05-15-2019 01:45 PM CET - Media & Telecommunications
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Vehicle-to-Everything Market (V2X) Communications Ecosystem Profiles and strategies of over 330 Leading Ecosystem Player and Forecasts to 2030

Press release from: ReportsnReports
V2X (Vehicle-to-Everything) Communications Ecosystem
V2X (Vehicle-to-Everything) Communications Ecosystem


Commonly referred to as V2X, vehicle-to-everything communications technology allows vehicles to directly communicate with each other, roadside infrastructure, and other road users to deliver an array of benefits in the form of road safety, traffic efficiency, smart mobility, environmental sustainability, and driver convenience. In addition, V2X is also helping pave the way for fully autonomous driving through its unique non line-of-sight sensing capability which allows vehicles to detect potential hazards, traffic, and road conditions from longer distances and sooner than other in-vehicle sensors such as cameras, radar, and LiDAR (Light Detection and Ranging).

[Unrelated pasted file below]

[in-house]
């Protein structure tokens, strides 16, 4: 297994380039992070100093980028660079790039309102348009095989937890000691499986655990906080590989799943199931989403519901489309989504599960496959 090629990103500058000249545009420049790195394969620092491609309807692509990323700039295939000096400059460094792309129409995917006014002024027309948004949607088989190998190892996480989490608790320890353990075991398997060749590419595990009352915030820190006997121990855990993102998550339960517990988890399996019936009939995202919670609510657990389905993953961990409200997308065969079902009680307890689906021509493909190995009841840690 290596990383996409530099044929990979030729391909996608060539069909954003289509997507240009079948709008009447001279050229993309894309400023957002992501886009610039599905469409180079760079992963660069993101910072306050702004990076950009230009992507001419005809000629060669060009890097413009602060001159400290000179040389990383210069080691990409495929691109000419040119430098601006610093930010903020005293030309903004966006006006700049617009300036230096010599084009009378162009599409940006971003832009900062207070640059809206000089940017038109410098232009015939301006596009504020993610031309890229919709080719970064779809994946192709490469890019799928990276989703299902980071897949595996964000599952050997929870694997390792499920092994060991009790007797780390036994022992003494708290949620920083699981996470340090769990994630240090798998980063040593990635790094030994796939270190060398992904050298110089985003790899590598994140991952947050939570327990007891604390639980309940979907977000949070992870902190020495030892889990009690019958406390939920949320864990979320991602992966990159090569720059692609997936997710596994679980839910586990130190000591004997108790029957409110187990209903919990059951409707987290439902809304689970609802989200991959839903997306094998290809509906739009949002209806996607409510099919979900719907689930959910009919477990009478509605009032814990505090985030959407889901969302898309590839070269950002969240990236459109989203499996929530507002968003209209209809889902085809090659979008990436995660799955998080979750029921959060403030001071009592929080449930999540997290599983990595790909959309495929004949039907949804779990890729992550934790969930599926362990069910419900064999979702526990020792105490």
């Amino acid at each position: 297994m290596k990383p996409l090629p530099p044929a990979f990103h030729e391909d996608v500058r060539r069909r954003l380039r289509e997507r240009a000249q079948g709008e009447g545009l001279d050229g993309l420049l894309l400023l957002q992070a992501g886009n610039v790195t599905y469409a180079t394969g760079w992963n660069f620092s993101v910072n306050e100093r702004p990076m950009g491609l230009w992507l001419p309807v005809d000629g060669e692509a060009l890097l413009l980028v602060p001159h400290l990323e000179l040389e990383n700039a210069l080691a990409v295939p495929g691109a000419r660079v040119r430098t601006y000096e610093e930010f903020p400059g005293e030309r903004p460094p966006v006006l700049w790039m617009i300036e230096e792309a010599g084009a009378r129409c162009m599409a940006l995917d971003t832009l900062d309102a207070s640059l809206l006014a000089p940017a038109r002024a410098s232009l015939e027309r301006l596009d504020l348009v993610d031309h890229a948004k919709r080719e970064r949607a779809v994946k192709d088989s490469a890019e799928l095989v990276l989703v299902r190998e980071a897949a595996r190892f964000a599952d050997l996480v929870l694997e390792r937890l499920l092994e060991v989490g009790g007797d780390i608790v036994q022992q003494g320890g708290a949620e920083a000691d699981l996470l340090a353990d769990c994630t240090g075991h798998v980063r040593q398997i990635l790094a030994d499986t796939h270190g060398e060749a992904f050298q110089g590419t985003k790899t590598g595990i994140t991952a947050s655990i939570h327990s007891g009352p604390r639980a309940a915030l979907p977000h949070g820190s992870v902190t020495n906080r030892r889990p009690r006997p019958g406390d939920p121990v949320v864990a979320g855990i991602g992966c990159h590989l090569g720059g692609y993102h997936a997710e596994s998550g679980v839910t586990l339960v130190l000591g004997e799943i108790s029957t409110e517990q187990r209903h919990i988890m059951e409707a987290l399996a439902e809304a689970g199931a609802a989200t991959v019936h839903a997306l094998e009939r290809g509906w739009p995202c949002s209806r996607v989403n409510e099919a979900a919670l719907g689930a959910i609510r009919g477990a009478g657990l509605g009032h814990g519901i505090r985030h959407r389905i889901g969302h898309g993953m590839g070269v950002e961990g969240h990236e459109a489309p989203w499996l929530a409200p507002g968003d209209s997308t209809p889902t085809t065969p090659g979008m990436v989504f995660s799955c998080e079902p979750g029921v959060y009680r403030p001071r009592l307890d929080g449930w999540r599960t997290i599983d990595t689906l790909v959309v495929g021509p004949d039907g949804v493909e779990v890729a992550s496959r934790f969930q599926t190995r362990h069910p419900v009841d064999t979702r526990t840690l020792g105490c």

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Although legacy V2I (Vehicle-to-Infrastructure) technologies are currently in operational use worldwide for ETC (Electronic Toll Collection) and relatively simple V2I applications, advanced V2X systems – capable of supporting V2V (Vehicle-to-Vehicle), V2I and other forms of V2X communications – are beginning to gain broad commercial acceptance with two competing technologies vying for the attention of automakers and regulators: the commercially mature IEEE 802.11p/DSRC (Dedicated Short Range Communications) standard, and the relatively new 3GPP-defined C-V2X (Cellular V2X) technology which has a forward evolutionary path towards 5G.